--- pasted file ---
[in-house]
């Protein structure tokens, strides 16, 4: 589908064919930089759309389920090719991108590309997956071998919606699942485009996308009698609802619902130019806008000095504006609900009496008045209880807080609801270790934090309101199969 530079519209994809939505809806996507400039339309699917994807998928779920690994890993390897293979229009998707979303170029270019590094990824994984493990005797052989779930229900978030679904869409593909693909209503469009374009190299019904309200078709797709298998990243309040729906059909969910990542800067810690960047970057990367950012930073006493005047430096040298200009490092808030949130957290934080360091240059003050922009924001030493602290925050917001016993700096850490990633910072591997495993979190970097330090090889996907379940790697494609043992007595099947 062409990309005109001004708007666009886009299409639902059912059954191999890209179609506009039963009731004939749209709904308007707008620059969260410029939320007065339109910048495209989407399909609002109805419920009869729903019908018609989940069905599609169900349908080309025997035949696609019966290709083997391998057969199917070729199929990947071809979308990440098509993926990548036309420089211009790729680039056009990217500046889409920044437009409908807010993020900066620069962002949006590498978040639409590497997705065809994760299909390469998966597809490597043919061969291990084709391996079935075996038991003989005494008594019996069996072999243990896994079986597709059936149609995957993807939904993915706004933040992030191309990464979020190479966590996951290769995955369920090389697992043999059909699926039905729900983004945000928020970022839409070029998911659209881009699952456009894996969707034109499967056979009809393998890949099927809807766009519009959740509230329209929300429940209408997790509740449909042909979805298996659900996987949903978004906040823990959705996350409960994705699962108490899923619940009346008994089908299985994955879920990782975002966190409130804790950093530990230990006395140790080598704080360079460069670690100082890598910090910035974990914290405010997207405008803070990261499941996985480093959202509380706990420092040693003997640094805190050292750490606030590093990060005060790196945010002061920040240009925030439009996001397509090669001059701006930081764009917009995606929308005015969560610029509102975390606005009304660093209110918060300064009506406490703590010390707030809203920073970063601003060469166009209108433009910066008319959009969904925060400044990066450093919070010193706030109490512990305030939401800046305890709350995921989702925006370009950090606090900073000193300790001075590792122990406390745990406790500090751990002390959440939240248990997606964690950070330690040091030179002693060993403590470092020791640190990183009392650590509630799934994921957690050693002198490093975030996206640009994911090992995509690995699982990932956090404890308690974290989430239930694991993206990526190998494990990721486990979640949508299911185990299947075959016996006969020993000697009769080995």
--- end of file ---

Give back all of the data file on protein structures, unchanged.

[in-house]
């Protein structure tokens, strides 16, 4: 589908064919930089759309389920090719991108590309997956071998919606699942485009996308009698609802619902130019806008000095504006609900009496008045209880807080609801270790934090309101199969 530079519209994809939505809806996507400039339309699917994807998928779920690994890993390897293979229009998707979303170029270019590094990824994984493990005797052989779930229900978030679904869409593909693909209503469009374009190299019904309200078709797709298998990243309040729906059909969910990542800067810690960047970057990367950012930073006493005047430096040298200009490092808030949130957290934080360091240059003050922009924001030493602290925050917001016993700096850490990633910072591997495993979190970097330090090889996907379940790697494609043992007595099947 062409990309005109001004708007666009886009299409639902059912059954191999890209179609506009039963009731004939749209709904308007707008620059969260410029939320007065339109910048495209989407399909609002109805419920009869729903019908018609989940069905599609169900349908080309025997035949696609019966290709083997391998057969199917070729199929990947071809979308990440098509993926990548036309420089211009790729680039056009990217500046889409920044437009409908807010993020900066620069962002949006590498978040639409590497997705065809994760299909390469998966597809490597043919061969291990084709391996079935075996038991003989005494008594019996069996072999243990896994079986597709059936149609995957993807939904993915706004933040992030191309990464979020190479966590996951290769995955369920090389697992043999059909699926039905729900983004945000928020970022839409070029998911659209881009699952456009894996969707034109499967056979009809393998890949099927809807766009519009959740509230329209929300429940209408997790509740449909042909979805298996659900996987949903978004906040823990959705996350409960994705699962108490899923619940009346008994089908299985994955879920990782975002966190409130804790950093530990230990006395140790080598704080360079460069670690100082890598910090910035974990914290405010997207405008803070990261499941996985480093959202509380706990420092040693003997640094805190050292750490606030590093990060005060790196945010002061920040240009925030439009996001397509090669001059701006930081764009917009995606929308005015969560610029509102975390606005009304660093209110918060300064009506406490703590010390707030809203920073970063601003060469166009209108433009910066008319959009969904925060400044990066450093919070010193706030109490512990305030939401800046305890709350995921989702925006370009950090606090900073000193300790001075590792122990406390745990406790500090751990002390959440939240248990997606964690950070330690040091030179002693060993403590470092020791640190990183009392650590509630799934994921957690050693002198490093975030996206640009994911090992995509690995699982990932956090404890308690974290989430239930694991993206990526190998494990990721486990979640949508299911185990299947075959016996006969020993000697009769080995």